US stocks ended lower on Tuesday (14 March) as energy stocks fell ahead of a likely interest rate hike by the Federal Reserve. US crude oil dropped more than 1% and the energy sector was the worst performing S&P 500 sector.
The S&P 500 index dropped 8.02 points, or 0.3%, to settle at 2,365.45. The energy sector led 10 of the 11 main sectors down, with materials and industrials settling down 0.9% and 0.8%, respectively. The consumer discretionary sector was the only gainer, ending up less than 0.1%.
According to MarketWatch, crude oil prices dropped 1.4% to settle at $47.72 a barrel after an OPEC report revealed production in Saudi Arabia is rising. "The continued drop in oil has got stocks rolling over again," Peter Coleman, head trader at Convvergex, told CNBC. "A little out of stocks into bonds."
The Dow Jones Industrial Average fell 44.11 points, or 0.2%, to end at 20,837.37. Chevron Corp and General Electric Co shares were the lead decliners, falling 1.8% and 1.1% respectively. CNBC reported that shares of Walt Disney and Wal-Mart contributed to gains.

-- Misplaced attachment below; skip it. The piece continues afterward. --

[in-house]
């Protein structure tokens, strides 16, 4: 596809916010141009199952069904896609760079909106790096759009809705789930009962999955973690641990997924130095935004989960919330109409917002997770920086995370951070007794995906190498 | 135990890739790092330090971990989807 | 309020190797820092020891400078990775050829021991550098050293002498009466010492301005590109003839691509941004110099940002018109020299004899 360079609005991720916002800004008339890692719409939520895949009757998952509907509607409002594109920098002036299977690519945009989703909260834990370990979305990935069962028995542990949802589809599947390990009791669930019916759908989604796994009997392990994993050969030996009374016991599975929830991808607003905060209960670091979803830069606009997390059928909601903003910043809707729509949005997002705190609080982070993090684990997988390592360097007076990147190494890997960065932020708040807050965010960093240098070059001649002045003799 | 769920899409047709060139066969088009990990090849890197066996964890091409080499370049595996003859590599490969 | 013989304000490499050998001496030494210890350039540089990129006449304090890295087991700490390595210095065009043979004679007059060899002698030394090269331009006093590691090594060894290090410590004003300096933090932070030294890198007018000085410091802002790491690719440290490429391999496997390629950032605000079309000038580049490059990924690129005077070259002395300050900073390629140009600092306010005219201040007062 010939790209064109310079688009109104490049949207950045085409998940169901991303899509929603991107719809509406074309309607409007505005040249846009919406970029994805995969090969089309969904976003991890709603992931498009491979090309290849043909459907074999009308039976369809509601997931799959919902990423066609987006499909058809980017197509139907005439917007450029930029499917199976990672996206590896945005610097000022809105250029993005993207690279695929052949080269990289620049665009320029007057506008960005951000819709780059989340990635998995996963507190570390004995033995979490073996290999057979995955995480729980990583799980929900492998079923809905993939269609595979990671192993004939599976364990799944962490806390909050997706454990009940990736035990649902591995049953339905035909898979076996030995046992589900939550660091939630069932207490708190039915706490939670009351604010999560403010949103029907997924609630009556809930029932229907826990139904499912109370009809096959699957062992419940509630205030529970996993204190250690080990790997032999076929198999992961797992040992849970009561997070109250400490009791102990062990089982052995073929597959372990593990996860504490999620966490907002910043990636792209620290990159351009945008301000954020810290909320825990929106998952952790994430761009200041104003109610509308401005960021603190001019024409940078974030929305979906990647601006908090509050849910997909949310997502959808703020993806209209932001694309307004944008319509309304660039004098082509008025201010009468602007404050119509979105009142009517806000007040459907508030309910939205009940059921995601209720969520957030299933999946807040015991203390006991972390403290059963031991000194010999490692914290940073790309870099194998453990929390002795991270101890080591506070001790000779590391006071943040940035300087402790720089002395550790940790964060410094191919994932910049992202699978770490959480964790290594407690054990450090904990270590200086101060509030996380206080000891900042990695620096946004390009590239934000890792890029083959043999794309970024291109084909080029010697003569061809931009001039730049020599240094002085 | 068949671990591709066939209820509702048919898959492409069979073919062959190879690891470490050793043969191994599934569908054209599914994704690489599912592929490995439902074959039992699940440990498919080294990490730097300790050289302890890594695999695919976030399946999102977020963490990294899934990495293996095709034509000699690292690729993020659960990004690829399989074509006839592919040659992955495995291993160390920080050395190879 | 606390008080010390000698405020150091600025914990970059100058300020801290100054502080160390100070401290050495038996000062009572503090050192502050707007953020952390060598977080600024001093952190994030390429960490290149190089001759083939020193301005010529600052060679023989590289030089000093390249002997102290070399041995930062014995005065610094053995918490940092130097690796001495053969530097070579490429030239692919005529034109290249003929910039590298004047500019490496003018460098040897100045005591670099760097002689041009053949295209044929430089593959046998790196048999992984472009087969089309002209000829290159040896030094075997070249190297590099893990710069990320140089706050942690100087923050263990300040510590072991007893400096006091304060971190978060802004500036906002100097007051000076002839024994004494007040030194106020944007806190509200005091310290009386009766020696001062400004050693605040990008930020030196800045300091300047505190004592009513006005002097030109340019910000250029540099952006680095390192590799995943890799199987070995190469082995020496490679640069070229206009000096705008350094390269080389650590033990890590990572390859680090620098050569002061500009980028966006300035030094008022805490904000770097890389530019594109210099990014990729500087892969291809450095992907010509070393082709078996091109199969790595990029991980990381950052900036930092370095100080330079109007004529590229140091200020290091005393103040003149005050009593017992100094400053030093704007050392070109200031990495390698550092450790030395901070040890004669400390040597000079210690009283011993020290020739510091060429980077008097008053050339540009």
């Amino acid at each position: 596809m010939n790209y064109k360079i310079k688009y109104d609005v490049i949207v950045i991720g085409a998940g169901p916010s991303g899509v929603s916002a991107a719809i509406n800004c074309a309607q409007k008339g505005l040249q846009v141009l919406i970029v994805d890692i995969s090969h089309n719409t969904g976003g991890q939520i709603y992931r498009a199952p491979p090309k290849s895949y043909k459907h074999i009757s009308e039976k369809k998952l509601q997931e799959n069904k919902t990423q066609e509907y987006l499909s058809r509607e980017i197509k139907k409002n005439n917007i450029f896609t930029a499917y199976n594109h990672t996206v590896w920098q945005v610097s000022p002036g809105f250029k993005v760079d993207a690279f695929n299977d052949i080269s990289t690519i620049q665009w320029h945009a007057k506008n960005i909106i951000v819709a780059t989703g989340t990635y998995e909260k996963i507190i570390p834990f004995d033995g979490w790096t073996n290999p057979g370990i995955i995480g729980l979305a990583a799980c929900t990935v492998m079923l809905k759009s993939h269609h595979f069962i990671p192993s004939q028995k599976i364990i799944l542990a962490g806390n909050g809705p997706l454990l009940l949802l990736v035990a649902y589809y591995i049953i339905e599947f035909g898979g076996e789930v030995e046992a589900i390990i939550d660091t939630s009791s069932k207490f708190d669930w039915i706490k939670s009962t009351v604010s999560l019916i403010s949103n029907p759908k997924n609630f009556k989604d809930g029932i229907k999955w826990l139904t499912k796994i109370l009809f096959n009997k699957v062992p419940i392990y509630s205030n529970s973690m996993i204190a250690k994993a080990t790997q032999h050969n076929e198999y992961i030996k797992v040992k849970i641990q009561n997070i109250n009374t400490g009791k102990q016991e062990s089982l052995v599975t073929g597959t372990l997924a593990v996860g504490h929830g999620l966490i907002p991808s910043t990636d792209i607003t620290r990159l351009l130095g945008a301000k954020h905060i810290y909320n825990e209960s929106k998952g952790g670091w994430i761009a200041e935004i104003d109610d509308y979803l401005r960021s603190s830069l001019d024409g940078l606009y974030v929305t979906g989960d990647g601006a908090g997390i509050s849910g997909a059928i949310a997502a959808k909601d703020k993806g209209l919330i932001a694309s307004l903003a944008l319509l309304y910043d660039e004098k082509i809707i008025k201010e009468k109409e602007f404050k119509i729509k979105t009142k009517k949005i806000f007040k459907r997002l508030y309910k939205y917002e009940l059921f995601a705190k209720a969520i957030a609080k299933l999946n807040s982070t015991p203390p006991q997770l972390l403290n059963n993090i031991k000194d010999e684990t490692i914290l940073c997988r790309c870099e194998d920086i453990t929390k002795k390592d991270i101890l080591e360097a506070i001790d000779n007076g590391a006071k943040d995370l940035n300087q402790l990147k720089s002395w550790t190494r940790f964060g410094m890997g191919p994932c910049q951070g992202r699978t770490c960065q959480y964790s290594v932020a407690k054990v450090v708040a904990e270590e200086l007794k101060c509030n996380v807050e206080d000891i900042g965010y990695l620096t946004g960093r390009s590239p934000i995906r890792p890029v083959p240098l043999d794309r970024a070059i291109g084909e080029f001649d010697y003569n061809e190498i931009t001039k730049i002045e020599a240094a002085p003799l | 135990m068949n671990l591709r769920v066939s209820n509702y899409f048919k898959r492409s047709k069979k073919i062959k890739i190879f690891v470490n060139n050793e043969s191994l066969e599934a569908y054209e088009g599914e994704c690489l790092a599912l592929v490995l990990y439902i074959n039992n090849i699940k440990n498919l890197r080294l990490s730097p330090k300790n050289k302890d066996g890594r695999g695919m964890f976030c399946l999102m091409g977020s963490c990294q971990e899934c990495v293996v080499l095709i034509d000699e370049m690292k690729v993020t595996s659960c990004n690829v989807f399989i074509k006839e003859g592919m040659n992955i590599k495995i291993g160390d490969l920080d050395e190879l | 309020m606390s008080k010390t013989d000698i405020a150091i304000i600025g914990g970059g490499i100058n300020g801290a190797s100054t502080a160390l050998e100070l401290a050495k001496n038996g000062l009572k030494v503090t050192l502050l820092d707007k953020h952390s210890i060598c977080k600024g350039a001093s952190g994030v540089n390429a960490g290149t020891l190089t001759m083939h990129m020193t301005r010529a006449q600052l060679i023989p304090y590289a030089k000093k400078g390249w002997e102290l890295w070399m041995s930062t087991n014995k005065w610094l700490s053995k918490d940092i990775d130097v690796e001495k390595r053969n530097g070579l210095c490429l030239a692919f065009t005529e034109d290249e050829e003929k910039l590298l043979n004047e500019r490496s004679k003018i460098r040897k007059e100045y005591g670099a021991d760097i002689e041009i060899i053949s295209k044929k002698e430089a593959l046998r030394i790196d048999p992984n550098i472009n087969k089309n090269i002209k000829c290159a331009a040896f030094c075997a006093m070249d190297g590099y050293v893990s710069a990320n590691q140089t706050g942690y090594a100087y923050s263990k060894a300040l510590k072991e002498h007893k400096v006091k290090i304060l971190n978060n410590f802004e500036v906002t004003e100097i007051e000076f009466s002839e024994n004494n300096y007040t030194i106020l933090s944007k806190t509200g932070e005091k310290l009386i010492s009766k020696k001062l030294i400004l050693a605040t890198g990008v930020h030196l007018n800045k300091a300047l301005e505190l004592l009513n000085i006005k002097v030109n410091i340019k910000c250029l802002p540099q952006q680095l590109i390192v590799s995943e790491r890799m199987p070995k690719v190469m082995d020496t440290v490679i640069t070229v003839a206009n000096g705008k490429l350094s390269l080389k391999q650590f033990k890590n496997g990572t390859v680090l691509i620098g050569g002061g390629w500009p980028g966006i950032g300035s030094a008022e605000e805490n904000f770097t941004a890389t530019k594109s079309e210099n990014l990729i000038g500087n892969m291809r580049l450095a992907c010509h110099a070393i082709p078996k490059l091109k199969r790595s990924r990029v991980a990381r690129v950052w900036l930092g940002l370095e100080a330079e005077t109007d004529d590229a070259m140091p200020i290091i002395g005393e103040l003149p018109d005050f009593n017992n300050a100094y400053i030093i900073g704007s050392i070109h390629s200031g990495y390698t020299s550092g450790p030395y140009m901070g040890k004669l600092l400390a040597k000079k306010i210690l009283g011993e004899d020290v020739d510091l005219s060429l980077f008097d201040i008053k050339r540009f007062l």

Meanwhile, the Nasdaq composite declined 18.97 points, or 0.3%, to close at 5,856.82. MarketWatch noted that the main indexes were only a few percentage points below their all-time highs.
The Federal Open Market Committee kicked off its two-day meeting on Tuesday (14 March) and is expected to announce a rate increase after the meeting concludes on Wednesday (15 March). The market sees a 93% chance that the Fed will vote in favour of a rate hike, according to data from the CME Group.
"What they have following that [rate hike], I think, is what's making people nervous," JJ Kinahan, chief market strategist at TD Ameritrade, told CNBC. "What will be their new targets?" The Fed is expected to vote for three rate increases this year.
The benchmark 10-year Treasury yield dropped to 2.595%, while the shorter-term 2-year yield briefly ticked higher at 1.38%. The US dollar index rose 0.4%, with the euro near $1.061 and the yen around 114.7 yen against the greenback. According to MarketWatch, the British pound marked its lowest level against the dollar since the start of this year, trading near $1.2152.
Gold prices dropped $0.50 to settle at $1,202.60 an ounce.